The biggest controversy so far to surround next Monday’s presidential debate at Hofstra University has come from the exclusion of Gary Johnson, the Libertarian Party candidate, who failed to make a long-set 15 percent polling threshold.
The rule is enforced by the Commission on Presidential Debates — which began as sponsor of these events in the 1980s, taking over for the League of Women Voters.
While it is common in different kinds of races for debate sponsors to set rules for participation — and then for the candidates left out to then complain, demonstrate and appeal in court — this debate over the debates has a unique look.
Whether or not you find them persuasive, Johnson and his running mate, Bill Weld, and their supporters raise some points worth hearing as they argue the call.
For one, the last third-party candidate to ultimately win a seat at the debate table, Ross Perot, was only around 8 percent at this time in 1992, according to the Gallup Poll.
As of Sept. 15, Gallup showed Johnson at about that same number.
The difference: Perot’s numbers rose to the 15 percent mark before that first debate 24 years ago where he faced Bill Clinton and George H.W. Bush.
But that was because the first of their three debates would not take place until Oct. 11 — which, as it turned out, allowed Perot time to rise and make the cut.
This year, in contrast, all the faceoffs come earlier in the season, with the second and third debates on Oct. 9 and Oct. 19.
Of course, no one knows if Johnson or Green Party candidate Jill Stein, who’s running around 3 percent, can get their numbers to spike as Perot’s did, or when.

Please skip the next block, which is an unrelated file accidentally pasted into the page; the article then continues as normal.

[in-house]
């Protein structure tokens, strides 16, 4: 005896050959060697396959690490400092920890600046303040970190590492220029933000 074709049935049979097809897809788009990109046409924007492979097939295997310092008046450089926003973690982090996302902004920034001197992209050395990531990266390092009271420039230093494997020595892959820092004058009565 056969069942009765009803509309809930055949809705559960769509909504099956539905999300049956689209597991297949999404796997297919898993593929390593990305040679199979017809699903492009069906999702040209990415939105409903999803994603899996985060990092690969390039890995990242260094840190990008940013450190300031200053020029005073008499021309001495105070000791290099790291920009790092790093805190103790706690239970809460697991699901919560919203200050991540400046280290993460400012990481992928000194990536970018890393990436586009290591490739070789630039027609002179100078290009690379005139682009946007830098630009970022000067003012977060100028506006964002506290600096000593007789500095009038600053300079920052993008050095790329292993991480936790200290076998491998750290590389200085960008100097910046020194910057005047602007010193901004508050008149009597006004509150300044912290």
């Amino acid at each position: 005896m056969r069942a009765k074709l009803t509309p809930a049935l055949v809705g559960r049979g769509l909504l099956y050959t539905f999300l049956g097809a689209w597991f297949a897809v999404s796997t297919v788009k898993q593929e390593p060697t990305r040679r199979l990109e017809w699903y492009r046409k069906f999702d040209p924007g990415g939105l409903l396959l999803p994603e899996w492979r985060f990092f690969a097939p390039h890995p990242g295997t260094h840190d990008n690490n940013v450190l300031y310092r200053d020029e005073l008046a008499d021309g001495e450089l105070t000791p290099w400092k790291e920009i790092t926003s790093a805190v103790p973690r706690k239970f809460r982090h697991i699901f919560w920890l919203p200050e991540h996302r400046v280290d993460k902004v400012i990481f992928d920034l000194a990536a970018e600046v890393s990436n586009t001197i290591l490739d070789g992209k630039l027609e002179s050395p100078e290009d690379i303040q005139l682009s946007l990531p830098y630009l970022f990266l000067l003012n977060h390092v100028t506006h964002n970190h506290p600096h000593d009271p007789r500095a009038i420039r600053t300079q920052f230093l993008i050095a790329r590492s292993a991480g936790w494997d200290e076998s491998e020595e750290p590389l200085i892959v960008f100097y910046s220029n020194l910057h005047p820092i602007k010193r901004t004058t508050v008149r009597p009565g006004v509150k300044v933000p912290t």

The Johnson camp further notes he has made the ballot in all 50 states — the first third-party hopeful to do so since Perot.
Ironically, the same polls now disqualifying Johnson and Stein also could be used to rationalize letting third-party hopefuls in.
That is, record numbers seem to distrust both Republican Donald Trump and Democrat Hillary Clinton — no matter what either of them say on Long Island next Monday — and may well seek alternatives.
Weld, the former Republican governor of Massachusetts, has been making a related point for weeks: that since the debate commission was established, the percentage of voters unaffiliated with the Democratic or Republican parties has jumped.
“So the rationale for having only an ‘R’ and only a ‘D’ is dissipating,” he told reporters last month.
Late last month, 59 percent said “no” when asked if Clinton is honest and trustworthy — and 62 percent said “no” when asked the same about Trump, according to an ABC News survey.
Over the weekend, Johnson, the former two-term GOP governor of New Mexico, called the debate process a “rigged game” as he campaigned in Seattle.
“Democrats and Republicans make up the presidential debate commission,” he said. “Fifteen percent is not the law. It’s Democrats and Republicans not wanting a Ross Perot on the stage again.”
For the record: Perot in 1992 ended up with nearly 19 percent of the national vote — though he won no electoral votes in what proved a decisive first victory for Bill Clinton.